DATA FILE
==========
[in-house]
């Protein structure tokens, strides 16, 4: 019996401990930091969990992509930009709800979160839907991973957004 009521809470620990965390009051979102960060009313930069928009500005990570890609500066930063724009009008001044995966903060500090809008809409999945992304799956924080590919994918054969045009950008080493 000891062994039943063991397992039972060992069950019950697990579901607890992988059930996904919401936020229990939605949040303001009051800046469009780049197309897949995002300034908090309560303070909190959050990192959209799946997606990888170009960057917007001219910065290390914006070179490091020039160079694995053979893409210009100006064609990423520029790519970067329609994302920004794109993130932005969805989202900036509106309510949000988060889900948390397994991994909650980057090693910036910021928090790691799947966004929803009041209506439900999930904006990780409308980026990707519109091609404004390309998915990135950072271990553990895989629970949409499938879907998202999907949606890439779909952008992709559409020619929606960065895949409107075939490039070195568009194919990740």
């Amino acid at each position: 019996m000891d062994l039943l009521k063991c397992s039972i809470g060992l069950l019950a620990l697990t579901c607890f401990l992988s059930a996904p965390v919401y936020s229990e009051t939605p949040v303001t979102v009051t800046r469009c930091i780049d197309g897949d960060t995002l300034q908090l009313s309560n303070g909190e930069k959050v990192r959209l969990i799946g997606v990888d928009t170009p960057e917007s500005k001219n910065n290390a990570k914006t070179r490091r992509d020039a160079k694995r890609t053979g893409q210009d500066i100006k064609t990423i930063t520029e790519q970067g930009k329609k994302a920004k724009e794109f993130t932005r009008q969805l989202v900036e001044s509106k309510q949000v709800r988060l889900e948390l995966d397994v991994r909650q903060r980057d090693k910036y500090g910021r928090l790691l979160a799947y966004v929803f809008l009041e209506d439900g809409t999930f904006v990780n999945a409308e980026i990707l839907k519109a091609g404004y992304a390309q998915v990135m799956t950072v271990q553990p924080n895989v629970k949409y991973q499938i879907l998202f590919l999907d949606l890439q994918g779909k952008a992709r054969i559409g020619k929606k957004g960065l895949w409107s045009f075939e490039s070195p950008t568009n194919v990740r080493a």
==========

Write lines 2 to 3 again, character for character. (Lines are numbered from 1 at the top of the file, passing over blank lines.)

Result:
């Protein structure tokens, strides 16, 4: 019996401990930091969990992509930009709800979160839907991973957004 009521809470620990965390009051979102960060009313930069928009500005990570890609500066930063724009009008001044995966903060500090809008809409999945992304799956924080590919994918054969045009950008080493 000891062994039943063991397992039972060992069950019950697990579901607890992988059930996904919401936020229990939605949040303001009051800046469009780049197309897949995002300034908090309560303070909190959050990192959209799946997606990888170009960057917007001219910065290390914006070179490091020039160079694995053979893409210009100006064609990423520029790519970067329609994302920004794109993130932005969805989202900036509106309510949000988060889900948390397994991994909650980057090693910036910021928090790691799947966004929803009041209506439900999930904006990780409308980026990707519109091609404004390309998915990135950072271990553990895989629970949409499938879907998202999907949606890439779909952008992709559409020619929606960065895949409107075939490039070195568009194919990740």
């Amino acid at each position: 019996m000891d062994l039943l009521k063991c397992s039972i809470g060992l069950l019950a620990l697990t579901c607890f401990l992988s059930a996904p965390v919401y936020s229990e009051t939605p949040v303001t979102v009051t800046r469009c930091i780049d197309g897949d960060t995002l300034q908090l009313s309560n303070g909190e930069k959050v990192r959209l969990i799946g997606v990888d928009t170009p960057e917007s500005k001219n910065n290390a990570k914006t070179r490091r992509d020039a160079k694995r890609t053979g893409q210009d500066i100006k064609t990423i930063t520029e790519q970067g930009k329609k994302a920004k724009e794109f993130t932005r009008q969805l989202v900036e001044s509106k309510q949000v709800r988060l889900e948390l995966d397994v991994r909650q903060r980057d090693k910036y500090g910021r928090l790691l979160a799947y966004v929803f809008l009041e209506d439900g809409t999930f904006v990780n999945a409308e980026i990707l839907k519109a091609g404004y992304a390309q998915v990135m799956t950072v271990q553990p924080n895989v629970k949409y991973q499938i879907l998202f590919l999907d949606l890439q994918g779909k952008a992709r054969i559409g020619k929606k957004g960065l895949w409107s045009f075939e490039s070195p950008t568009n194919v990740r080493a």